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  38. L'idée-force de la morale chez Alfred Fouillée.Annie Stora Lamarre - 2007 - Corpus: Revue de philosophie 53:143-158.
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  39. Neuroses of the Stomach: Eating, Gender, and Psychopathology in French Medicine, 1800–1870.Elizabeth A. Williams - 2007 - Isis 98 (1):546-79.
    In the period 1800–1870, French physicians approached psychic illness within competing “cerebralist” and “visceralist” frameworks. Cerebralism, which dominated the specialty of mental medicine, sought the origins of psychic illness in lesions of the brain and central nervous system. “Visceralism,” upheld by generalists, clung to the view of the ancients that psychic disorder was seated in the abdominal viscera. The distinction enjoyed credibility thanks to widespread acceptance of Xavier Bichat’s “two lives” doctrine, which demarcated functions of the central and the “vegetative” (...)
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  40. Hiérarchie «ouverte» et éthique de l'effort: Fouillée, Guyau, Durkheim.Renzo Ragghianti - 2004 - Corpus: Revue de philosophie 46:125-152.
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  41. Late Nineteenth Century Lamarckism and French Sociology.Snait Gissis - 2002 - Perspectives on Science 10 (1):69-122.
    : The transfer of modes of thought, concepts, models, and metaphors from Darwinian and Lamarckian evolutionary biology played a significant role in the mergence, constitution, and legitimization of sociology as an autonomous discipline in France at the end of the nineteenth century. More specifically, the Durkheimian group then came to be recognized as "French sociology." In the present paper, I analyze a facet of the struggle among various groups for this coveted status and demonstrate that the initial adherence to and (...)
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  42. L'école écossaise et la philosophie d'expression française: le rôle de Pierre Prevost (Genève, 1751-1839).Daniel Schulthess - 1996 - Annales Benjamin Constant 18:97-105.
    The article reconstructs the diffusion of the ideas of the Scottish philosophical school (Reid, Smith, Stewart) in France in the early nineteenth century and the role played by the Geneva philosopher Pierre Prevost. Prevost emphasizes the originality of the Scottish school compared with the French and German school in his writing “Reflections after my translation of the posthumous works of Adam Smith” of 1797. From at least 1792 already Prevost had begun a correspondence with Dugald Stewart, which lasted until the (...)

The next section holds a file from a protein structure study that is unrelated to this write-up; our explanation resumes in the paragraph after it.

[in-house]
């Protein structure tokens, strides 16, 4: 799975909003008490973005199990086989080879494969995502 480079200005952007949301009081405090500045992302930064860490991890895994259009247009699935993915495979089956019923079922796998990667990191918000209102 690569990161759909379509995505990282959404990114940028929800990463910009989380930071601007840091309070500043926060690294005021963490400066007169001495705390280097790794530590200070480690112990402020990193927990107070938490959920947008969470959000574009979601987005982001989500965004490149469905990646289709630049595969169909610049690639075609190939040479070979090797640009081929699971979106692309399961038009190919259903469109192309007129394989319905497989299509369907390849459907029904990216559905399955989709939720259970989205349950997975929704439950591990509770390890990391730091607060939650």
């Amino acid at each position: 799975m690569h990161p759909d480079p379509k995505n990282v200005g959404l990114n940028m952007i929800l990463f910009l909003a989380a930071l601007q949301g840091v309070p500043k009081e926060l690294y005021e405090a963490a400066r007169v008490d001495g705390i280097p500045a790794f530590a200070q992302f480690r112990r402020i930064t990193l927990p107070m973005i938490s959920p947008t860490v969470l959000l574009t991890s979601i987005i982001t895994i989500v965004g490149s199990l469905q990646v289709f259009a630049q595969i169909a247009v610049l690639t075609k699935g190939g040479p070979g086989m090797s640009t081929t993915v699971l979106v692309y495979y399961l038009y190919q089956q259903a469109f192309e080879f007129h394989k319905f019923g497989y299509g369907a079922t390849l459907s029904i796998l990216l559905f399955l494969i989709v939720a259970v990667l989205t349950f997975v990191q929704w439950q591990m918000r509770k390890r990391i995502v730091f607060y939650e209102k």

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  43. The Philosophy and Social Thought of Alfred Fouillee.Robert Good - 1993 - Dissertation, Mcgill University (Canada)
    Classical scholar and historian of philosophy at France's Ecole Normale Superieure, Alfred Fouillee heralded the science of psychology as philosophers' sole path to social and political relevance in the modern age, and sought for French society the philosophically based morale that her polarized political tradition seemed unable to provide. His theory of idees-forces identified rationality with an irreducible yet conscious will, lent precision philosophical idealism's often vague exaltation of individual freedom, and promoted psychologically informed discussions about the proper ideals for (...)
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  44. Tocqueville and the Two Democracies.David W. Lovell - 1991 - History of European Ideas 13 (3):288-289.
  45. A Mania for Diagnosis : Unravelling the Aims of Nineteenth-Century French Psychiatrists: Jan Goldstein, Console and Classify, The French Psychiatric Profession in the Nineteenth Century, Cambridge: Cambridge University Press, 1988, 30.00, Xiii+414 Pp.Joel P. Eigen - 1989 - History of the Human Sciences 2 (2):241-251.
  46. Alphonse Guillebert (1792-1861).Daniel Schulthess - 1988 - In R. Scheurer (ed.), Histoire de l'Université de Neuchâtel, t.I: La première Académie (1838-1848). Neuchâtel: Université, et Editions G. Attinger. pp. p.305-317.
    Alphonse Guillebert (1792-1861), pastor, teacher and politician, was one of the leading figures of the Academy of Neuchâtel, founded in 1838 and opened to students in the autumn of 1840. In this article, we will first offer a brief biography, then indications on the various facets of the written work of our author. We have used only a part of the available sources and we are therefore aware that further study would be worthwhile. In the following, we describe the philosophy (...)
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  47. Scholarship and Ideology: The Chair of the General History of Science at the College de France, 1892-1913.Harry Paul - 1976 - Isis 67:376-397.
  48. Études Philosophiques de l'Écosse À V. Cousin.Ernest Renan - 1972 - A.-G. Nizet.
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  49. Positivist Thought in France During the Second Empire, 1852-1870 by D. G. Charlton. [REVIEW]Alan Spitzer - 1960 - Isis 51:246-248.
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  50. Hegel Und Blondel.Frederick Scott - 1959 - Modern Schoolman 36 (4):298-299.